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Watch BMW M engineers sort the new M3 on track

By Louis Cordony, 26 Jun 2020 News

BMW takes us on a ride around The ’Ring in its incoming M3

Watch BMW M engineers sort the new M3 on track

A new video from BMW detailing the next M3’s development has hinted at what the G80-series four-door might drive like months ahead of its official reveal later this year.

The clip, which is one of the first official releases on the new M3, follows two chassis engineers in a prototype who explain the process BMW M follows when tuning its cars and, more importantly, reveals their impressions on the radically changed legend that now offers all-wheel drive and a new eight-speed transmission.

2021 G80 BMW M3 Nurburgring development video teaserWhile it’s not clear what drivetrain lies under the heavily camouflaged M3s they’re driving in the video, they don’t hold back criticism. Christian Flessa (the guy in charge of M dynamic systems) commentates from the passenger seat during a lap of the Nurburgring, a track they call home at BMW M’s testing centre.

“Here we need a very controlled body,” he says as the car jostles to control its suspension movements through the Fuchsrohre section, “there is still potential for improvement right now. The car is still very pressure heavy.” We assume that’s engineering speak for firm compression damping.

But their faces light up when they arrive at the track’s tight section known as Kallenhard where Peter Schmid, the guy behind the wheel in charge of its handling, says “turning in is a real pleasure”, with a wide smile. That’s a promising quote after he said they’re hoping to remove “…disturbance from the steering system, such as the force generated by friction,” earlier in the video.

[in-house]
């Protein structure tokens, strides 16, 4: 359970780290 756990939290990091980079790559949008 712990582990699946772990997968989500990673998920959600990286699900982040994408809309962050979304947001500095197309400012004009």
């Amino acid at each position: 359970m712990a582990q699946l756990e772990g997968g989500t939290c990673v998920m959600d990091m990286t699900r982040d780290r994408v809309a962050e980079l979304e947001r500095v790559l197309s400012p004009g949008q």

But it’s clear the track allows them to exploit all of the M3’s talents after Flessa adds “it’s fascinating to feel the car travelling so smoothly over the curbs [sic]”. The stability control systems also seem to build on the outgoing M3 MDM mode’s reputation. “The DSC is fully activated and we have no problems driving at full racetrack speed,” Schmid says, “the car releases torque freely but helps out if you overdo it.”

So, while sharp turn-in, light steering weight and tight damping are what we can take away as hints at what to expect, they may be tweaked out before the new M3, the most diverse and varied in specification yet, arrives.

The new M3 is expected to debut later this year before launching globally Q1 next year.